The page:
Osteoarthritis and Cartilage 09/2013; 21(12). DOI:10.1016/j.joca.2013.09.002 · 4.66 Impact Factor
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    ABSTRACT: Severe lithium poisoning is a frequent condition in the intoxicated intensive care unit population. Dialysis is the treatment of choice, but no clinical markers predicting higher requirement for dialysis have been identified to date. We analyze the characteristics of lithium overdose patients needing dialysis to improve lithium clearance, and identify the ones associated with higher dialysis requirement. This is an observational, retrospective study of 14 patients with lithium poisoning admitted from 2004 to 2009. Median age was 41.8 ± 16.1 years. Poisonings were acute in 7.1%, acute-on-chronic in 64.28%, and chronic in 28.5% of cases. Comparing clinical and biochemical data in patients requiring more than one dialysis session with those requiring only one session, the univariate analysis showed differences at admission in creatinine clearance (40.5 ± 23 vs. 73.3 ± 24.9 mL/min, P = 0.025), white blood cells (17,528 ± 3,530 vs. 11,580 ± 3360 cells/L, P = 0.007), and blood sodium concentration (134.8 ± 5.9 vs. 141.8 ± 8.4 mmol/L, P=0.035). We measured the degree of association between the number of sessions and the variables with partial correlations. High lithium levels (P = 0.006, r = 0.69), low creatinine clearance (P = 0.04, r = -0.55), and low blood sodium concentration (P = 0.024, r = -0.59) were associated with a greater number of dialysis sessions. The correlation remained significant for blood sodium concentration (P = 0.016, r = -0.67) after adjustment for creatinine clearance and initial lithium levels. Presence on admission of low creatinine clearance, low blood sodium concentration, and/or high lithium levels correlated with a higher number of dialysis sessions in severe lithium poisoning. These factors, especially low blood sodium concentration, are associated with higher dialysis requirements in severe lithium intoxication.
    Hemodialysis International 07/2012; 16(3):407-13. DOI:10.1111/j.1542-4758.2012.00669.x · 1.36 Impact Factor
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    ABSTRACT: We investigate age and sex differences in acute myocardial infarction (AMI) after cardiac surgery in a prospective study of 2038 consecutive patients undergoing cardiac surgery with cardiopulmonary bypass. An age of ≥ 70 years implied changes in the type of AMI from the ST-segment elevation myocardial infarction (STEMI) to non-ST-segment elevation myocardial infarction (non-STEMI). Men were more likely than women to suffer from AMI after cardiac surgery (11.8% vs. 5.6%), as a result of the higher frequency of STEMI (6% of men vs. 1.8% of women; P < 0.001) in both age groups. A troponin-I (Tn-I) peak was significantly higher in patients ≥ 70 years old. In-hospital mortality was higher in patients ≥ 70 (7.3%) than in those < 70 years old (3.3%), because of the increased mortality observed in men with non-AMI (2.1% vs. 6.3%) and women with STEMI (0% vs. 28.6%) and non-STEMI (0% vs. 36.8%, P < 0.05). Old age was associated with a higher frequency of non-STEMI, Tn-I peak, mortality and length of stay in the intensive care unit (ICU). Regardless of age, men more often suffer from AMI (particularly STEMI). AMI in women had a notable impact on excess mortality and ICU stay observed in patients ≥ 70 years of age. Clinical and Tn-I peak differences are expected in relation to age and gender after AMI post-cardiac surgery.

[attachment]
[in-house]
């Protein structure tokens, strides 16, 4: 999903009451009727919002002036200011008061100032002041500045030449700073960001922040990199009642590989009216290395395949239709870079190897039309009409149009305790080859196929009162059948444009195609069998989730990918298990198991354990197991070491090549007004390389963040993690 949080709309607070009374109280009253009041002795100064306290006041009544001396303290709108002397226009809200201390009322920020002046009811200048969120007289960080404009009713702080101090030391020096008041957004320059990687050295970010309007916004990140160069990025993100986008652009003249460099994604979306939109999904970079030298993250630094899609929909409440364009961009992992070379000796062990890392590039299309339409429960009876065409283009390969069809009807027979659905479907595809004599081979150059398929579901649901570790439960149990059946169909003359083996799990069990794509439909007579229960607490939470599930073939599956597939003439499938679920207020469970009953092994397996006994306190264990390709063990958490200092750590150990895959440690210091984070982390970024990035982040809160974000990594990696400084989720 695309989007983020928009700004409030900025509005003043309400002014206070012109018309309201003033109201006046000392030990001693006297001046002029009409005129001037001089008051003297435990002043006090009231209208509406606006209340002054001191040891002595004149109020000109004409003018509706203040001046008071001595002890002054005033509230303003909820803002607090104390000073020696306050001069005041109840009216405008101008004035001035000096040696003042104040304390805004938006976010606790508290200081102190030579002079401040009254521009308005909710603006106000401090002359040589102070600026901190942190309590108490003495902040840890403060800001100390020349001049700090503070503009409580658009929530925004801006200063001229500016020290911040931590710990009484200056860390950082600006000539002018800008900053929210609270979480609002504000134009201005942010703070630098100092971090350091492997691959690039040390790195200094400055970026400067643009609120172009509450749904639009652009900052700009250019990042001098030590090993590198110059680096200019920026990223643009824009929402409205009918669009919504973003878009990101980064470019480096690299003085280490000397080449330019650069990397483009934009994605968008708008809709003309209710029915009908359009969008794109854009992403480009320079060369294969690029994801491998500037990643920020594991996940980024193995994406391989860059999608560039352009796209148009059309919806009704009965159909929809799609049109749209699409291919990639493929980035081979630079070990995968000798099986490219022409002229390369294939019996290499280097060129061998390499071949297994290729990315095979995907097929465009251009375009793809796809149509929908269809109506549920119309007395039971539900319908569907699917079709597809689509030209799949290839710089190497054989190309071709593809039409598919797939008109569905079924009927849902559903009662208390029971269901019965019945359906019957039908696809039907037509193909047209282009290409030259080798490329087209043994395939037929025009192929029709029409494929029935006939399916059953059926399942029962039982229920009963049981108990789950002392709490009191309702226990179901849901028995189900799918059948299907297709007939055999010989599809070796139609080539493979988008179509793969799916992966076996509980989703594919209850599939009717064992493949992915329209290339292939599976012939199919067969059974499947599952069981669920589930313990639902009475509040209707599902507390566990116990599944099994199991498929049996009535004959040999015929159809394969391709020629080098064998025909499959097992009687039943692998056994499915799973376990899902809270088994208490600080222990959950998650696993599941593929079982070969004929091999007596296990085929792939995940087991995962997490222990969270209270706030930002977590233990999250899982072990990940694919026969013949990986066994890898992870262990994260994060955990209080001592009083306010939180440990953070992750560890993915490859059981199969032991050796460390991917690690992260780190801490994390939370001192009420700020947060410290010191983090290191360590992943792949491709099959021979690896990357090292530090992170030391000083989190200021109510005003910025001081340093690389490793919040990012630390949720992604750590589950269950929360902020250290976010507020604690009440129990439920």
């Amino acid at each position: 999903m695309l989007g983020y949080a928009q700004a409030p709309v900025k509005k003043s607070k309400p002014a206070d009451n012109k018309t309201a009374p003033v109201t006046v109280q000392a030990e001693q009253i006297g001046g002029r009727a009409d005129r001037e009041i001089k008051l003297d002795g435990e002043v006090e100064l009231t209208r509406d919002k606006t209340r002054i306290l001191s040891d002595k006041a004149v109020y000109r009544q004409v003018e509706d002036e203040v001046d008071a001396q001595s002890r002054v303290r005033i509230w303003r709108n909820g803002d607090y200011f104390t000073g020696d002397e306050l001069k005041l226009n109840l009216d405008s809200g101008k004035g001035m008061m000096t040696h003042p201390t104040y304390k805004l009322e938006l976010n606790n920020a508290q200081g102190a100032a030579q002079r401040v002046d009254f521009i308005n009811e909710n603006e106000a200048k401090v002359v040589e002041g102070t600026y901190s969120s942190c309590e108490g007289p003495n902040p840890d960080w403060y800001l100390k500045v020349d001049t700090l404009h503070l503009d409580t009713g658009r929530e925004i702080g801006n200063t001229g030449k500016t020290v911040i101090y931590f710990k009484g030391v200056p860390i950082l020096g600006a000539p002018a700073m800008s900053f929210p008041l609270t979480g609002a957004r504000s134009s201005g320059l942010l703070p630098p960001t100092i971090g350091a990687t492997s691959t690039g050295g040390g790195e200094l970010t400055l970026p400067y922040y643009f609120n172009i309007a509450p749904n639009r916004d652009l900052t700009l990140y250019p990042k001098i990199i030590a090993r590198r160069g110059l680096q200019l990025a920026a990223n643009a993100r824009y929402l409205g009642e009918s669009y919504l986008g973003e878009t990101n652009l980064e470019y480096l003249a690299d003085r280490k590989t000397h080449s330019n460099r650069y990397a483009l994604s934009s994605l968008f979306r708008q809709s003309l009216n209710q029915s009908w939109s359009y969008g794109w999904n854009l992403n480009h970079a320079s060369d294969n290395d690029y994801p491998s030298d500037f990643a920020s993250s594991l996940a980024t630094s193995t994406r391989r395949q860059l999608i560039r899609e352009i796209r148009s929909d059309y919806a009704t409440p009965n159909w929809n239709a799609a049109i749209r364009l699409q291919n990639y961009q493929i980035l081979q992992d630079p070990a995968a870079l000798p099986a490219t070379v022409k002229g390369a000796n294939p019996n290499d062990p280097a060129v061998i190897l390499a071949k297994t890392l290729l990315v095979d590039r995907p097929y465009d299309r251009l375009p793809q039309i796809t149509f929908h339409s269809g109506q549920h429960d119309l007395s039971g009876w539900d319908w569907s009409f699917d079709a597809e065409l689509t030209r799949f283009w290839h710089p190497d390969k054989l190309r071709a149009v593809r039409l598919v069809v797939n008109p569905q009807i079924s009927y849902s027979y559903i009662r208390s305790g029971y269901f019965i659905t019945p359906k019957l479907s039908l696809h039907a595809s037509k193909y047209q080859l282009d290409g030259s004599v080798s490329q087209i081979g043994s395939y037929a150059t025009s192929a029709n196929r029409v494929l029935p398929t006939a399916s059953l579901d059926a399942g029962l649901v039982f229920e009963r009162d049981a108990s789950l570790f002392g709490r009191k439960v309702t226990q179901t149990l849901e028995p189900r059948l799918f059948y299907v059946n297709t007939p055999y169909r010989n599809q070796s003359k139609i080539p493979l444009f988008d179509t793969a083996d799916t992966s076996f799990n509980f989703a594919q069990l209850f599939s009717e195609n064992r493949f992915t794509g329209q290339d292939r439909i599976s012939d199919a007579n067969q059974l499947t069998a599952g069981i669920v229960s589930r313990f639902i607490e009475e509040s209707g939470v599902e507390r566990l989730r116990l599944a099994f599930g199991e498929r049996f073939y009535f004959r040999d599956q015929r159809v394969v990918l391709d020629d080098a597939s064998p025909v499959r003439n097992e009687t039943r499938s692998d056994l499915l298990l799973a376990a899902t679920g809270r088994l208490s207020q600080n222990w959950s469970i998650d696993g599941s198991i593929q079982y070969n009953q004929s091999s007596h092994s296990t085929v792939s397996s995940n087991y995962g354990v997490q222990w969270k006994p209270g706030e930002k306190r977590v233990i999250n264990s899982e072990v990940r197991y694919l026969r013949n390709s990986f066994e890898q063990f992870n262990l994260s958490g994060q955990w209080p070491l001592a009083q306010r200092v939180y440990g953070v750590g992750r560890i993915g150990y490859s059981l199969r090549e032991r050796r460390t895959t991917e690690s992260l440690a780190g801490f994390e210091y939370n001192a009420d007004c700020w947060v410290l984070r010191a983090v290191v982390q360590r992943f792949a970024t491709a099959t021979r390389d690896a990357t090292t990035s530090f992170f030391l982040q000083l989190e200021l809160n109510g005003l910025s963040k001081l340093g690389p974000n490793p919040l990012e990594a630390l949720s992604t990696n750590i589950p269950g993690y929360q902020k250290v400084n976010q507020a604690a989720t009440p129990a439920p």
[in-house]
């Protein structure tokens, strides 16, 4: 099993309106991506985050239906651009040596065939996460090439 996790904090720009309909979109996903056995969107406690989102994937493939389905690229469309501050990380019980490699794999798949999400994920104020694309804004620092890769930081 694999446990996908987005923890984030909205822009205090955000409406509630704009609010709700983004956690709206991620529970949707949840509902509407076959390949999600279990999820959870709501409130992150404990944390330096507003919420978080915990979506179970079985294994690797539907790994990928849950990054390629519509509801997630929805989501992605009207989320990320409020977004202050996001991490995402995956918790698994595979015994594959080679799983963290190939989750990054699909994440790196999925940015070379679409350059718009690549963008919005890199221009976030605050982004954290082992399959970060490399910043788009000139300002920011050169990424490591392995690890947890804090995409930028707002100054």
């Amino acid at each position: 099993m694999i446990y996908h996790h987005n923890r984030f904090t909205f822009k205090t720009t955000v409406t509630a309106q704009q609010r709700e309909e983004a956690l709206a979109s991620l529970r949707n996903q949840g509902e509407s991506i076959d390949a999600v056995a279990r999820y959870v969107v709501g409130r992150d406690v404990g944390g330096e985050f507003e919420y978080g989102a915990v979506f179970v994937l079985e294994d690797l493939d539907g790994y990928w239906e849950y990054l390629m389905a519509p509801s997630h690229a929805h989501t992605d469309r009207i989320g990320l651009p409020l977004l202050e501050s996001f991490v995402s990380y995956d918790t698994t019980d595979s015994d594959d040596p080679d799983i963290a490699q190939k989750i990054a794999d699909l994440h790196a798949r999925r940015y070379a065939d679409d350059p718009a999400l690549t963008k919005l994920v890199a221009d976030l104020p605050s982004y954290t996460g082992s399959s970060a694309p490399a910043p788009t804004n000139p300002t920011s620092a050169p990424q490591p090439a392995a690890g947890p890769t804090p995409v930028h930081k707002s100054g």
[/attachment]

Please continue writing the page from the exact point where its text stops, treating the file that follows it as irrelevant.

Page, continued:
Interactive Cardiovascular and Thoracic Surgery 04/2012; 15(1):28-32. DOI:10.1093/icvts/ivr130 · 1.11 Impact Factor
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    ABSTRACT: Introduction Non-neurological complications in patients with severe traumatic brain injury (TBI) are frequent, worsening the prognosis, but the pathophysiology of systemic complications after TBI is unclear. The purpose of this study was to analyze non-neurological complications in patients with severe TBI admitted to the ICU, the impact of these complications on mortality, and their possible correlation with TBI severity. Methods An observational retrospective cohort study was conducted in one multidisciplinary ICU of a university hospital (35 beds); 224 consecutive adult patients with severe TBI (initial Glasgow Coma Scale (GCS) < 9) admitted to the ICU were included. Neurological and non-neurological variables were recorded. Results Sepsis occurred in 75% of patients, respiratory infections in 68%, hypotension in 44%, severe respiratory failure (arterial oxygen pressure/oxygen inspired fraction ratio (PaO2/FiO2) < 200) in 41% and acute kidney injury (AKI) in 8%. The multivariate analysis showed that Glasgow Outcome Score (GOS) at one year was independently associated with age, initial GCS 3 to 5, worst Traumatic Coma Data Bank (TCDB) first computed tomography (CT) scan and the presence of intracranial hypertension but not AKI. Hospital mortality was independently associated with initial GSC 3 to 5, worst TCDB first CT scan, the presence of intracranial hypertension and AKI. The presence of AKI regardless of GCS multiplied risk of death 6.17 times (95% confidence interval (CI): 1.37 to 27.78) (P < 0.02), while ICU hypotension increased the risk of death in patients with initial scores of 3 to5 on the GCS 4.28 times (95% CI: 1.22 to15.07) (P < 0.05). Conclusions Low initial GCS, worst first CT scan, intracranial hypertension and AKI determined hospital mortality in severe TBI patients. Besides the direct effect of low GCS on mortality, this neurological condition also is associated with ICU hypotension which increases hospital mortality among patients with severe TBI. These findings add to previous studies that showed that non-neurological complications increase the length of stay and morbidity in the ICU but do not increase mortality, with the exception of AKI and hypotension in low GCS (3 to 5).